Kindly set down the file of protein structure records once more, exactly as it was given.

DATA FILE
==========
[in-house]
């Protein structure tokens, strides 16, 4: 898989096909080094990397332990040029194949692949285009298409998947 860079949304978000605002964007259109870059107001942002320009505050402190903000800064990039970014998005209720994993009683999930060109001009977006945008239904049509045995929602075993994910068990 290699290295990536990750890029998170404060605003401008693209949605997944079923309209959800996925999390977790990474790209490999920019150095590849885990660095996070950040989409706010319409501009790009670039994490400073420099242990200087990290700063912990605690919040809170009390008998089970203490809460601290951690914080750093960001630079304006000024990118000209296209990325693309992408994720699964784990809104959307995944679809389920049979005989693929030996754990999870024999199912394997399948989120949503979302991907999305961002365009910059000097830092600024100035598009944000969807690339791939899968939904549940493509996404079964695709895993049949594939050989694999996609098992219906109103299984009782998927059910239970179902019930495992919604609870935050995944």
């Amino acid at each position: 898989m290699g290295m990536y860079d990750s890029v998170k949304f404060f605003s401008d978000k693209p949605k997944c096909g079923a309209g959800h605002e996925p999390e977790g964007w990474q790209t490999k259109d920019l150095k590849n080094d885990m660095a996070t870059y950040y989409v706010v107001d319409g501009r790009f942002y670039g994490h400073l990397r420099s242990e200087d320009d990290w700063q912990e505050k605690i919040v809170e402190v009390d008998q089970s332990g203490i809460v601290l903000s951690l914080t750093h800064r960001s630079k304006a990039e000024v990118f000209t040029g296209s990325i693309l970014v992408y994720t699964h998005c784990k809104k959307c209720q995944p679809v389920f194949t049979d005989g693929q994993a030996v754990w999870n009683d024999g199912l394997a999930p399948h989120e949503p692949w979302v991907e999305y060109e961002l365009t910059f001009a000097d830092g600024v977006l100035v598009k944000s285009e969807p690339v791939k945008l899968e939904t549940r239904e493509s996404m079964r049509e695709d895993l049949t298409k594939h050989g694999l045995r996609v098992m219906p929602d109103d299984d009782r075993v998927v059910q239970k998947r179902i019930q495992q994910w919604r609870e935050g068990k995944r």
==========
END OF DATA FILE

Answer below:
[in-house]
């Protein structure tokens, strides 16, 4: 898989096909080094990397332990040029194949692949285009298409998947 860079949304978000605002964007259109870059107001942002320009505050402190903000800064990039970014998005209720994993009683999930060109001009977006945008239904049509045995929602075993994910068990 290699290295990536990750890029998170404060605003401008693209949605997944079923309209959800996925999390977790990474790209490999920019150095590849885990660095996070950040989409706010319409501009790009670039994490400073420099242990200087990290700063912990605690919040809170009390008998089970203490809460601290951690914080750093960001630079304006000024990118000209296209990325693309992408994720699964784990809104959307995944679809389920049979005989693929030996754990999870024999199912394997399948989120949503979302991907999305961002365009910059000097830092600024100035598009944000969807690339791939899968939904549940493509996404079964695709895993049949594939050989694999996609098992219906109103299984009782998927059910239970179902019930495992919604609870935050995944």
């Amino acid at each position: 898989m290699g290295m990536y860079d990750s890029v998170k949304f404060f605003s401008d978000k693209p949605k997944c096909g079923a309209g959800h605002e996925p999390e977790g964007w990474q790209t490999k259109d920019l150095k590849n080094d885990m660095a996070t870059y950040y989409v706010v107001d319409g501009r790009f942002y670039g994490h400073l990397r420099s242990e200087d320009d990290w700063q912990e505050k605690i919040v809170e402190v009390d008998q089970s332990g203490i809460v601290l903000s951690l914080t750093h800064r960001s630079k304006a990039e000024v990118f000209t040029g296209s990325i693309l970014v992408y994720t699964h998005c784990k809104k959307c209720q995944p679809v389920f194949t049979d005989g693929q994993a030996v754990w999870n009683d024999g199912l394997a999930p399948h989120e949503p692949w979302v991907e999305y060109e961002l365009t910059f001009a000097d830092g600024v977006l100035v598009k944000s285009e969807p690339v791939k945008l899968e939904t549940r239904e493509s996404m079964r049509e695709d895993l049949t298409k594939h050989g694999l045995r996609v098992m219906p929602d109103d299984d009782r075993v998927v059910q239970k998947r179902i019930q495992q994910w919604r609870e935050g068990k995944r």